Plan the perfect garden with our interactive tool →

Root Rot in Hydrangeas

hydrangea image by L. Shat from <a href=''></a>

Root rot problems in hydrangeas are reason for worry as pathogens can cause severe damage to your plant. Identify the different types of fungi that attack hydrangeas, symptoms, the severity of potential damage and disease management for successful growth of healthy plants. Keeping your hydrangea vigorous through proper maintenance is key to resisting root-rot infection.

Preventive Care

Hydrangeas suffer from diseases most often when in decline, stressed or improperly cared for. Follow appropriate care requirements to raise strong plants capable of fighting off infection. Grow hydrangeas in morning sun and shaded afternoons; morning sun helps dry remaining moisture on plants, like dew, which is a breeding ground for fungi that cause root rot. Plant in well-drained soil, high in organic content, according to the Clemson University Extension. Avoid dry climates and drought conditions as well as high temperatures that may injure hydrangea plants.

Phytophthora Root Rot

This type of root rot is caused by the fungus called Phytophthora nicotiana. Phytophthora root rot is most common among container hydrangeas, but may affect any hydrangea plant. Fungi survive in soil and plant parts and grow in excessively wet or dry sites. Symptoms include quick onset of wilting and the yellowing of all parts of hydrangea foliage, stunted growth and early leaf drop. The base of the stem may become a brown color due to the rotting of the root system, according to the Alabama Cooperative Extension System.

Mushroom Root Rot

Mushroom root rot of hydrangeas is caused by the fungi Armillaria mellea or A. tabescens. These fungal pathogens are soil-borne and aggressively attack hydrangea roots, particularly during extremely dry periods, according to the Alabama Cooperative Extension System. This fungi invades through wounds but may also simply attack root systems. Symptoms include wilting of shoots, plant death, the presence of white fungus under the soil surface as well as black fungal bodies that grow on roots and beneath bark. Within the drip zone and on roots, up to 100 honey-hued mushrooms develop in the end of the autumn season after significant rainfall.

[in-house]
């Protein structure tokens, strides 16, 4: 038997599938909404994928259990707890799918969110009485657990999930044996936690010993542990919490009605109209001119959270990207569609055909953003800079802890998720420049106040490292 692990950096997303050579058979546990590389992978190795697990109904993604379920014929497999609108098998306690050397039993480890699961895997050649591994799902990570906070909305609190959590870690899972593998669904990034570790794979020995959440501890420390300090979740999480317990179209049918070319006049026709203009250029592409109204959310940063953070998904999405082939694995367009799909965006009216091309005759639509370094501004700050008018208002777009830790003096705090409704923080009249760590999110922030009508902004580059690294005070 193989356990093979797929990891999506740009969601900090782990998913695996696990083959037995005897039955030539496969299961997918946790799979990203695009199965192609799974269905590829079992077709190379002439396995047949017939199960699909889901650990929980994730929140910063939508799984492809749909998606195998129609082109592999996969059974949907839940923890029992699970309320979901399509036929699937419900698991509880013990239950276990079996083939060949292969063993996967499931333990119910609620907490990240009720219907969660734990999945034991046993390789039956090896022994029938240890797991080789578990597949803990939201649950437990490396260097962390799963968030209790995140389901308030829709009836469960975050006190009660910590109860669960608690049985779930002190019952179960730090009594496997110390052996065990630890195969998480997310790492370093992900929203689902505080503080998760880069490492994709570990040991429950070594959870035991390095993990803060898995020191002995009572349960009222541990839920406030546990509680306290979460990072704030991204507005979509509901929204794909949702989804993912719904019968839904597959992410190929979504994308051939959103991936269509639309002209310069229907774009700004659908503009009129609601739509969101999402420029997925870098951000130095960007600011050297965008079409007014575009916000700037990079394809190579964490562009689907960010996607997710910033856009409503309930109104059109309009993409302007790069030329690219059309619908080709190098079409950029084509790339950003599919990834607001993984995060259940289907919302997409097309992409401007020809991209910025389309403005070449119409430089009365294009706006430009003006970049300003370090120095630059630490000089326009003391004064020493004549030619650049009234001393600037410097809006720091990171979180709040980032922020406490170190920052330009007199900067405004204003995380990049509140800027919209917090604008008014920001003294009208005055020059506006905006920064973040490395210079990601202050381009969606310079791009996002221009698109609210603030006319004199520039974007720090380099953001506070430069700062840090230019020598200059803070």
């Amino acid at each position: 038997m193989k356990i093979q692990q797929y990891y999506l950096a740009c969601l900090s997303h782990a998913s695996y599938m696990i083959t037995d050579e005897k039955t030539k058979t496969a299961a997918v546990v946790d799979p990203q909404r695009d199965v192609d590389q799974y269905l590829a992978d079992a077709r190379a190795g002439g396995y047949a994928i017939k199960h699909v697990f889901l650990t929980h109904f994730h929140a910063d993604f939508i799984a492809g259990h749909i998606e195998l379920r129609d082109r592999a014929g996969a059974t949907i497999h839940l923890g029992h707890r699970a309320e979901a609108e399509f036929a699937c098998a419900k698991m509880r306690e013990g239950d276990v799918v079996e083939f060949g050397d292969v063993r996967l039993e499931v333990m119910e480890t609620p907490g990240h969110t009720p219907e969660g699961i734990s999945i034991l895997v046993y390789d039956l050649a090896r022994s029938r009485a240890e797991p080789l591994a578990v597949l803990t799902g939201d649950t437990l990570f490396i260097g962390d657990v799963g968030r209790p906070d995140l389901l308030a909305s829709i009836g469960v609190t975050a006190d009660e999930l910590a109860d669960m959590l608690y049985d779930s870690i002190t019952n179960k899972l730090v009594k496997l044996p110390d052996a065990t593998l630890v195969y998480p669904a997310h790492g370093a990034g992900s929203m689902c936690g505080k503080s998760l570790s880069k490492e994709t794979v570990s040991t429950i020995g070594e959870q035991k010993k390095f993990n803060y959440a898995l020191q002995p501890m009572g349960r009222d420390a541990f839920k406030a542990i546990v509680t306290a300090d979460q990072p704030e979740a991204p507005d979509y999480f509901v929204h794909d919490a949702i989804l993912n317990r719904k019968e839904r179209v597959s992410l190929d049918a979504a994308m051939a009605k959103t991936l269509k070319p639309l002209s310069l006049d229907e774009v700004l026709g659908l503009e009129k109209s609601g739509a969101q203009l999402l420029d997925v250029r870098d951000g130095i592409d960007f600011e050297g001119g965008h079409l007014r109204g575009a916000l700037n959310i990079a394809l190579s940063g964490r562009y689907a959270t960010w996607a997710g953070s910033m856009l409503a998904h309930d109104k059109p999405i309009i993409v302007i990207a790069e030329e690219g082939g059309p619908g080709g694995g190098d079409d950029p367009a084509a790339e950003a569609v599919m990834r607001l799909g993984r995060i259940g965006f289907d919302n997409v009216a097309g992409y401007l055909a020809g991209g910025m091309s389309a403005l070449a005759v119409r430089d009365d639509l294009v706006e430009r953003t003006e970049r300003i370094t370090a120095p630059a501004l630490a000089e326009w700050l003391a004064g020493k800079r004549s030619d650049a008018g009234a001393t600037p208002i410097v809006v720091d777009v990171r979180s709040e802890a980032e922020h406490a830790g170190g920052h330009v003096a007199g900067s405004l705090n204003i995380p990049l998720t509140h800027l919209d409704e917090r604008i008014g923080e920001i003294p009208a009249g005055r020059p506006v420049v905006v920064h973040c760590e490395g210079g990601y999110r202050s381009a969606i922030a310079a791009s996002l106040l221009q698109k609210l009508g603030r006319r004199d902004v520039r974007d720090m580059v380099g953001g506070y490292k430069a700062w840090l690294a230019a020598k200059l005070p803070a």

Cultural Control

For phytophthora root rot, natural control includes keeping plants in separate containers so plants receive appropriate water amounts; overwatering and underwatering may enhance potential for disease growth. Choose disease-free plants and soil and sanitize containers before use. Prevent standing water with well-drained soil and containers; cover nursery beds using black plastic as well as gravel, according to the Alabama Cooperative Extension System. For mushroom root rot, choose sites untouched by this rot and adhere to special watering during summer drought. Provide established hydrangeas with deep watering in intervals of four to seven days during dry spells.

Chemical Control

For mushroom root rot, do not attempt to use chemical control methods as there is no fungicidal control treatment for this type of root rot in hydrangeas; remove and destroy the plant. For phytophthora root rot, use a fungicide treatment plan as a preventive method. Use a fungicide with one of the active ingredients: fosetyl-Al, propamocarb or thiophanate-methyl + etridiazole. These fungicides are used to spray or drench plants during transplant. Follow label directions, as some may need a one-time application while others may need repeat monthly applications, according to the Alabama Cooperative Extension System.

Garden Guides